Ax falls on base closure consultant
By By Buddy Bynum / editor
Nov. 24, 2002
Mississippi may have a new consultant soon to help the state prepare for the 2005 round of military base closures. But it won't be the Washington, D.C.-based expert who has helped protect our bases through two previous rounds.
Barry Rhoads, whose contract was summarily terminated last week at the direction of Gov. Ronnie Musgrove, is out. At least as far as the state of Mississippi is concerned.
The termination of Rhoads' new four-year contract worth more than $1.1 million came suddenly and without warning to representatives of the nine communities that make up the Mississippi Military Communities Council. They had agreed to share in the contract's costs; in fact, some of the money has already been paid, leading to questions about whether the state plans any reimbursement.
Musgrove dispatched Bob Rohrlack, head of the Mississippi Development Authority, to Washington on Wednesday, where he lowered the boom on Rhoads at a morning meeting called ostensibly to review BRAC strategy for 2005.
BRAC is the acronym for a base realignment and closure commission created by Congress to shutter unnecessary military installations.
Rhoads reportedly was floored by the state's about-face. His new contract had just been approved this year. It would have paid him and his firm, Rhoads-Weber-Shandwick Government Relations, on an escalating basis leading up to 2005 $240,000 in year one, $300,000 in year two, $360,000 in year three and $264,000 in year 4.
Neither the chairman, vice chairman nor members of the military communities council were aware that such a move was in the works. They didn't get the courtesy of any advance notice from Musgrove or Rohrlack.
The issue of military base closures has been a prickly one since the first round in 1993 as the U.S. Defense Department started economizing.
Many bases have been targeted and some across the nation have closed. Bases such as Naval Air Station Meridian, Columbus Air Force Base, Keesler Air Force Base, the Navy Seabee base in Gulfport, military activities at the Stennis compound in Hancock County, the Navy home port in Pascagoula and the Army Corps of Engineers in Vicksburg are all potentially vulnerable in 2005.
Following BRAC rounds in 1993 and 1995, bases in Mississippi not only survived, but also flourished.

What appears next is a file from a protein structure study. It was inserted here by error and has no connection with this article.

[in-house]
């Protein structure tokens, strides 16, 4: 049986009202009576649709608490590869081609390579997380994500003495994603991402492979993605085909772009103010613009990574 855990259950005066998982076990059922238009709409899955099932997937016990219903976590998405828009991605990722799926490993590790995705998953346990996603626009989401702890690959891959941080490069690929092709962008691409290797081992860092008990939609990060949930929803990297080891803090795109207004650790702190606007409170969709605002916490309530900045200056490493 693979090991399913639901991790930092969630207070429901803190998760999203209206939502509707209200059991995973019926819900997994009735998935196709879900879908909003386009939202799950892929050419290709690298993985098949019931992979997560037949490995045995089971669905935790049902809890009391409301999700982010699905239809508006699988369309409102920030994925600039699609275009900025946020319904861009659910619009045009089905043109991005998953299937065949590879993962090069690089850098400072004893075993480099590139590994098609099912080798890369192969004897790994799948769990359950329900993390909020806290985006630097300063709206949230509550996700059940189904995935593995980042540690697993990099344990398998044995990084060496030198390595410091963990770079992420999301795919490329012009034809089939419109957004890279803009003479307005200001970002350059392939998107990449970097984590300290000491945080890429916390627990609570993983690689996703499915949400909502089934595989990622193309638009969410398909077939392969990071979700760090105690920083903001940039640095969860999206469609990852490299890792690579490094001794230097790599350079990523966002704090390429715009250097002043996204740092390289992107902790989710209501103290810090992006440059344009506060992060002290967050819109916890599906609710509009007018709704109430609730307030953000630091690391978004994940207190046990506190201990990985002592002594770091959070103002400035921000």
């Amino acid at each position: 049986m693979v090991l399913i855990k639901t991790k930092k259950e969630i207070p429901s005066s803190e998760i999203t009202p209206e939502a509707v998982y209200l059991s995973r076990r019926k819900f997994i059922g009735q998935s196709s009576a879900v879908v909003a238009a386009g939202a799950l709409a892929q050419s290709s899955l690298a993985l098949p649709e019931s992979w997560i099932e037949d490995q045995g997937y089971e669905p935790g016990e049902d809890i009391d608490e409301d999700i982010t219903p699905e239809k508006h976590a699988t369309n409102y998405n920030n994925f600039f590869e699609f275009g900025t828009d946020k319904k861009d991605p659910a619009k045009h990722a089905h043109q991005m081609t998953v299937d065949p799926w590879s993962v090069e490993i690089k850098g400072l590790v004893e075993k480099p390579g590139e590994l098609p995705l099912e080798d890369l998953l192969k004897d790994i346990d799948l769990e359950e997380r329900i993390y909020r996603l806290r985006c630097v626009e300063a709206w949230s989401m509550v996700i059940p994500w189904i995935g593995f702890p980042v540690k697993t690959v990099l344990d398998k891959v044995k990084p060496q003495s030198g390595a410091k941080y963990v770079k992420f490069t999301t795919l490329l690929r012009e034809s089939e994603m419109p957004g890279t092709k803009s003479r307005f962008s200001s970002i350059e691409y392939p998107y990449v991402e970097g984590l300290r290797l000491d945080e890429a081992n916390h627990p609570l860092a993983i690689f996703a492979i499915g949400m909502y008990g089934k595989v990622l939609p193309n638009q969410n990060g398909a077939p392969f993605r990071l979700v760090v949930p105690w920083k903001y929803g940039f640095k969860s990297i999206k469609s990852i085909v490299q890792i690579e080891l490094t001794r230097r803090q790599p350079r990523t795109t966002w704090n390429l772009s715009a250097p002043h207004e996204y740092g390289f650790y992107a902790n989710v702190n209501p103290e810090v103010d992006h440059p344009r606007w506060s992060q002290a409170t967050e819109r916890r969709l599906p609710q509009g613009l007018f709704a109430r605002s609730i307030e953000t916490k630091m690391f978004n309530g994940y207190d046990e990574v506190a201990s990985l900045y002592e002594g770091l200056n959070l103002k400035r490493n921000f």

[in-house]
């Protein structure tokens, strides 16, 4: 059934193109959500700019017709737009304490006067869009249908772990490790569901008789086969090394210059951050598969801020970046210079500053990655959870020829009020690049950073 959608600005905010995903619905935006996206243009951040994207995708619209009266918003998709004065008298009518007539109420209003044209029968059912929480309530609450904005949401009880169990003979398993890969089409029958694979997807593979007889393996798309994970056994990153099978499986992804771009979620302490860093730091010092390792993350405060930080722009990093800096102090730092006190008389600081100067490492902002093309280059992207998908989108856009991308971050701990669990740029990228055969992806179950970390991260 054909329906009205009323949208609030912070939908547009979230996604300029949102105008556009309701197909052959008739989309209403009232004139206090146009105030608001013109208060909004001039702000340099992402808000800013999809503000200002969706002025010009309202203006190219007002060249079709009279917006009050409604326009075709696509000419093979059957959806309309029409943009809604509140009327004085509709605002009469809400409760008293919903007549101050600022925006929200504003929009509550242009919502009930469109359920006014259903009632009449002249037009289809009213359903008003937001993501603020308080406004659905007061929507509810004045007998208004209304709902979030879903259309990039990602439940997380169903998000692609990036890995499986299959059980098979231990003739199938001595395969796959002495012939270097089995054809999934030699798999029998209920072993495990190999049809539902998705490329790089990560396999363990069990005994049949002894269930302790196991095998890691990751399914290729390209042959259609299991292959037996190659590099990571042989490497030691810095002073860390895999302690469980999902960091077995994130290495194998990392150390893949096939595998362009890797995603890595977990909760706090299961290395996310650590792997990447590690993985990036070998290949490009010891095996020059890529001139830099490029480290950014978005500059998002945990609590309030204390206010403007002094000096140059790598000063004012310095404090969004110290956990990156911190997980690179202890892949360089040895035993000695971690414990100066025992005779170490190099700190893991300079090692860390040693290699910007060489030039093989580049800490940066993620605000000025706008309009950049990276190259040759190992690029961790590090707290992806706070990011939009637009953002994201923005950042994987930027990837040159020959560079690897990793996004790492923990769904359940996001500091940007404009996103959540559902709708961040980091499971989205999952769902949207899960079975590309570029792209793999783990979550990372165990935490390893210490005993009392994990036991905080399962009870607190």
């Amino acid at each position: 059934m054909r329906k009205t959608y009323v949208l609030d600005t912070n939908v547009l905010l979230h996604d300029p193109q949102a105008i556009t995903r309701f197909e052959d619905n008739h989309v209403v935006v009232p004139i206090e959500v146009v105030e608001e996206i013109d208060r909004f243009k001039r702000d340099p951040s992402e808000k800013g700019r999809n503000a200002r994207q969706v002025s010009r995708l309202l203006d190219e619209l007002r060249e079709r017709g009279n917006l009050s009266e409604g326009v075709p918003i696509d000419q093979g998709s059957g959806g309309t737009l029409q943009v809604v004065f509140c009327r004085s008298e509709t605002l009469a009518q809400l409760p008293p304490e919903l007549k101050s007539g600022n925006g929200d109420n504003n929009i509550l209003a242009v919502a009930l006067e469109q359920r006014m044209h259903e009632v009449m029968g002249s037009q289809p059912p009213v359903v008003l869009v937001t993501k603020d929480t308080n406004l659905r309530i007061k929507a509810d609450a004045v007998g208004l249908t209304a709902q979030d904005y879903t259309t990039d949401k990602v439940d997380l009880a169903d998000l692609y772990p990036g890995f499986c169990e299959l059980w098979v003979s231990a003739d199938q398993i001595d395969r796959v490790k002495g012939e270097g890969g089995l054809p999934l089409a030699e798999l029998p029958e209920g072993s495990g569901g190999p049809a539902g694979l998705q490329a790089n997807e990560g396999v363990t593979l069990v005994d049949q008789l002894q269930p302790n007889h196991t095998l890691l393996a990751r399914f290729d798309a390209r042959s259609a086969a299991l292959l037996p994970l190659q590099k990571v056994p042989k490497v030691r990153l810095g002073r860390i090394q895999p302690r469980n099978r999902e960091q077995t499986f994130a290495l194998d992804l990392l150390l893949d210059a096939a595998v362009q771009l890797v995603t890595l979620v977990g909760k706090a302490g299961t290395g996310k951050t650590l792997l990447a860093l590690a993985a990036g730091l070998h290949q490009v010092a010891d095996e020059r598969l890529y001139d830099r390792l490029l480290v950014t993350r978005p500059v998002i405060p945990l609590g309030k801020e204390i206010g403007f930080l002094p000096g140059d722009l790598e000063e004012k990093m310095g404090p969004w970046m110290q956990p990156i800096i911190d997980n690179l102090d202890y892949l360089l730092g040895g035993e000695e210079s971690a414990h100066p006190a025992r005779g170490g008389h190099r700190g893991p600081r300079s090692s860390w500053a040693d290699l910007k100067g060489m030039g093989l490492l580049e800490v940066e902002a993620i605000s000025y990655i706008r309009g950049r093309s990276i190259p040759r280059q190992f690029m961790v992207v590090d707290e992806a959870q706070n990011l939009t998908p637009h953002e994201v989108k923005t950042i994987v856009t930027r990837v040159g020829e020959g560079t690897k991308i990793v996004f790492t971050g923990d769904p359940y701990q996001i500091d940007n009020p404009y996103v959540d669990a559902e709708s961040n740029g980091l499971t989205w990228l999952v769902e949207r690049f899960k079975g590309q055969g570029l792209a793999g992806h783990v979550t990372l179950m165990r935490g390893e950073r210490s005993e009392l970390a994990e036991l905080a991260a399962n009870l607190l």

Last year, U.S. military bases in Mississippi provided about 36,000 jobs and an economic impact of nearly $1.3 billion. So, the mere talk of base closure reverberates through the military communities like an unpleasant echo.
To Rhoads' credit, and to the credit of the congressional, state and community resources mustered for the cause, none of the bases in Mississippi listed for possible closure were lost in the previous BRAC rounds.
Rhoads and his firm, which now includes James Lofton, longtime legislative director for U.S. Sen. Thad Cochran, R-Miss., had nine years of experience working for Mississippi. On the one hand, you would have to say his counsel has been valuable, even though he has squabbled with some state and congressional aides from time to time.
Still, members of the Mississippi Military Communities Council have grown close to Rhoads and appreciate his firm's success rate at helping protect military installations in the state.
Since the majority of funding for the base protection effort flows through the Musgrove-controlled MDA, the governor apparently felt the time was right to pull the plug on the Rhoads contract. And he did.
In a two-paragraph statement issued last week, Rohrlack said, "It is critical that we develop a new, aggressive program to ensure that our bases throughout the state remain open while maximizing the funding we receive from the Legislature.
Pardon me for saying so, but that reads like so much drivel and offers little in the way of explanation. It does seem to say that Musgrove will hire a new consultant perhaps one more politically friendly to him who will cost less money and pursue some new, as yet undefined, strategy.
Can he (or she) match Rhoads' record? Remains to be seen.
The circumstances surrounding Rhoads' termination have perplexed some of the people who hold his work in high regard. A group of legislators met with Musgrove late in the week for an explanation and the military communities council will meet next month, perhaps to devise its own strategy of how communities can protect themselves.
Has Musgrove alienated the communities that stand to lose, or gain, so much from BRAC? Remains to be seen.
One thing is for certain. Even with the loss of a seat in the U.S. House, Mississippi has its strongest congressional delegation in years. If these guys can't keep Mississippi's military bases open, it just can't be done.